Tuesday, October 02, 2007

Coffee, Colonialism and Capitalism; Introduction to African Crisis - Part 1

Presenting a young Sidama Intellectual’s standpoint over Africa’s economic and political crisis is a real intellectual adventure; seeing Africa through African eyes offers an extraordinary advantage in terms of accuracy, veracity and clutter elimination.

I am most pleased to present the first part of an insightful paper sent to me by the Sidama Intellectual Side Goodo, who is an acclaimed economist and a free thinker, well exposed to ideas and theoretical systems in 3 (three) continents.

After stating and commenting on key figures pertaining to the overall African economy, Mr. Goodo focalizes on the Sidama Nation’s underdevelopment which is the result of the Colonial Amhara invasions and annexation before 130 years.

As coffee consists in one of the most valuable natural resources, and the main export commodity of the occupied by alien Amhara Abyssinians Sidama Land, the expropriation of the indigenous Sidamas from their rich in coffee trees lands opened the gates of the underdevelopment, poverty and starvation. In a forthcoming article, we will publish the rest of Mr. Side Goodo’s paper.

Sidama Land - Coffee Economics, Politics and Poverty

By Side Goodo, Sidama Intellectual

Part 1. Poverty, Hunger and Underdevelopment in Africa

Over the last two centuries many countries of the world have developed at a breakneck speed. However, after half a century of decolonization, Africa still remains the darkest continent and the majority of its people still live under abject poverty.

Half of the 800 million people on the African continent live on less than US$1 per day while the mortality rate of children under five years of age is 140 per 1000. Only 58 percent of the population had access to safe water. The rate of illiteracy for people over 15 is 41 percent and there are only 18 mainline telephones per 1000 people compared with 146 for the world and 567 for developed countries (NEPAD, 2001).

Thus, in Africa, at present, poverty defined in terms of both lack of ownership of economic resources and lack of access to social and economic services which refer to the broader livelihoods is rampant. Poverty is also about lack of power. The poor is the most vulnerable and the most powerless group of society.

Among the 49 Least Developed Countries (LDC) of the world as of 2007, 33 are in Africa. These are: Angola, Benin, Burkina Faso, Burundi, Central African Republic, Chad, Congo Democratic Republic, Djibouti, Eritrea, ‘Ethiopia’, Gambia, Guinea, Guinea Bissau, Lesotho, Liberia, Madagascar, Malawi, Mali, Mauritania, Mozambique, Niger, Rwanda, Sao Tome & Principe, Senegal, Sierra Leone, Solomon Islands, Somalia, Sudan, Tanzania, Togo, Uganda and Zambia.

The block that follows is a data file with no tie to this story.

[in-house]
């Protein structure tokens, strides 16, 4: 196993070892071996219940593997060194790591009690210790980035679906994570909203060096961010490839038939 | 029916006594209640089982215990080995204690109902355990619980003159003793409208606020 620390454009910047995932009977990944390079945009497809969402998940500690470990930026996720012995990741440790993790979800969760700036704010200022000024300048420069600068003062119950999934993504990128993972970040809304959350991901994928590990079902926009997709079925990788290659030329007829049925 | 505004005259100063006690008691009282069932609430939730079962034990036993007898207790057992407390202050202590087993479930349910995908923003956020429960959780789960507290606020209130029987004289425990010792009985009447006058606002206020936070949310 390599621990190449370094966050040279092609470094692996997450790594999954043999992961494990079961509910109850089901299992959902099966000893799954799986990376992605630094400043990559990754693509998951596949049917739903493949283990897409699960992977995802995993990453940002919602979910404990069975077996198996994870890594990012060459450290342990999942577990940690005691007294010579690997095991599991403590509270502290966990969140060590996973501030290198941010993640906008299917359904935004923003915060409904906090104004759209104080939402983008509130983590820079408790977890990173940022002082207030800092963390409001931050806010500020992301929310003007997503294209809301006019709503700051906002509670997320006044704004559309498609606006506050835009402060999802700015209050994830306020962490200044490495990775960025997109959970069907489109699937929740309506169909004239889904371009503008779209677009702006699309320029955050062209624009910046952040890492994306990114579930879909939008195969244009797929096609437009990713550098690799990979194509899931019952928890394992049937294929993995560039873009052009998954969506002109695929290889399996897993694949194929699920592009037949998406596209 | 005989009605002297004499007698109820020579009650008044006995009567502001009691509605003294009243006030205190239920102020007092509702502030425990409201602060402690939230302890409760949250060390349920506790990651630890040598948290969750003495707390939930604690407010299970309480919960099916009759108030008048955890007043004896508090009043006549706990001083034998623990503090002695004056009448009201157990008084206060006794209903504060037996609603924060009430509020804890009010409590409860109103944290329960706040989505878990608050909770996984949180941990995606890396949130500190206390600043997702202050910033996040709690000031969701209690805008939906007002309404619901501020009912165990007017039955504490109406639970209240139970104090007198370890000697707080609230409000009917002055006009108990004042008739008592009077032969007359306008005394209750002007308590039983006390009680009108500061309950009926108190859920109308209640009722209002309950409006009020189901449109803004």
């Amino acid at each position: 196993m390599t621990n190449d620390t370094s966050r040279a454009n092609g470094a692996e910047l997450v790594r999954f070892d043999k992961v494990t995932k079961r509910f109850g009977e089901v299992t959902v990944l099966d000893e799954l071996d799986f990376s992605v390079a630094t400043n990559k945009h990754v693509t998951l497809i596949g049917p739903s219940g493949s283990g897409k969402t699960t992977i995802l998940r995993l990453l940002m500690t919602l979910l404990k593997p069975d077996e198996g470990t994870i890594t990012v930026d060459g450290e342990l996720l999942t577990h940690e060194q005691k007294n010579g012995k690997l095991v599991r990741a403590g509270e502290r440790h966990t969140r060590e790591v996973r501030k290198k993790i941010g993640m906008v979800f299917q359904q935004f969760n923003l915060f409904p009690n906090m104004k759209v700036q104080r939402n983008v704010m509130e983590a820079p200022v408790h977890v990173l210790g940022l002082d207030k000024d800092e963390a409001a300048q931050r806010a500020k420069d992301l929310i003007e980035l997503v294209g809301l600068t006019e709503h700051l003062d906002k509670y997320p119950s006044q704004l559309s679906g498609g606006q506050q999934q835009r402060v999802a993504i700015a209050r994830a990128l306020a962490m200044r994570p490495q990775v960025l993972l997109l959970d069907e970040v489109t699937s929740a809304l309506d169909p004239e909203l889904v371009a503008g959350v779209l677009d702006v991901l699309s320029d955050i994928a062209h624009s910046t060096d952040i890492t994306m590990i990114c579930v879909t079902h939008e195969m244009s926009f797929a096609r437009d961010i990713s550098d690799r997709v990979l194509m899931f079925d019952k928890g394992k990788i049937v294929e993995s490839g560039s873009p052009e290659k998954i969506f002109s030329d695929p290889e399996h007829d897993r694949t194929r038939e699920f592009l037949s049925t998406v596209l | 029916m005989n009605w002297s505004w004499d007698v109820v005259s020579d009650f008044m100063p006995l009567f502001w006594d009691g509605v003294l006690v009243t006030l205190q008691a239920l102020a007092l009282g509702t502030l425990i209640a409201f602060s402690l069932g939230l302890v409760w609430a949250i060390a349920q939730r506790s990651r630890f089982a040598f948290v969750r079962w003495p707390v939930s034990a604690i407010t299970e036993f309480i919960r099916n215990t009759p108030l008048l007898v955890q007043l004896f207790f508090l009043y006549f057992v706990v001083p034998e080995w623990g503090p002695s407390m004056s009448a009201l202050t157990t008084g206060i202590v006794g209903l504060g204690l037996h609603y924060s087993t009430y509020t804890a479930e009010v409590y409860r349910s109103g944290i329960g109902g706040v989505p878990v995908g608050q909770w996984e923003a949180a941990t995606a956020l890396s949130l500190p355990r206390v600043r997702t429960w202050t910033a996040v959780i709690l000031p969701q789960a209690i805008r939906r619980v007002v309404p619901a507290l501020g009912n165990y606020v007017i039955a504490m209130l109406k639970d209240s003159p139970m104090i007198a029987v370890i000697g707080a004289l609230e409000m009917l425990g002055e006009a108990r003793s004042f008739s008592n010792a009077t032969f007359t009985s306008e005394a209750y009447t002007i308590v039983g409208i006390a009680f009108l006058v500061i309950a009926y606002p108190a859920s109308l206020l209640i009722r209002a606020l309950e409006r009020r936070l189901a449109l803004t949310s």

The LDCs or the fourth world countries are characterized by low income, Gross National Income (GNI) per capita of less than US$750, low level of human resources development, and economic vulnerability. A country must achieve GNI per capital of over US$ 900 to leave the forth world. About five of these African LDCs are characterized by a very low level of economic progress measured by a very low level of GNI per capita of less than US$ 200. These are: ‘Ethiopia’, Somalia, Seira Leon, Burundi, and Guinea Bissau.

Only two countries in Africa have shown remarkable economic performances during the past 20 years and were able to graduate from the LDC category. These were Botswana which moved up the ladder in 1994 and Cape Verde Island which graduated from LDCs just in 2007.

The poverty and backwardness of Africa stands in stark contrast to the prosperity of the developed world. The continued marginalization of Africa from the globalization process and the social exclusion of the vast majority of its peoples constitute a serious threat to global stability (NEPAD, 2001). The continued influx of Africans seeking better living conditions in Europe has already caused a great alarm among the EU member states but no concrete actions have been taken by this block of wealthy nations to bring sustainable development in the African continent.

The UN Millennium Development Goals (MDGs) adopted in 2000 are not likely to be achieved in many of the African countries because of such dismal economic performances in most of these countries. The 2015 targets for most indicators are already accepted as unachievable. Thus many of African countries are trapped in a vicious circle of underdevelopment, poverty, hunger and famine. The world has the resources and the technology to eradicate poverty in Africa and globally, but it does not have the will.

American Chronicle: Coffee, Colonialism and Capitalism; Introduction to African Crisis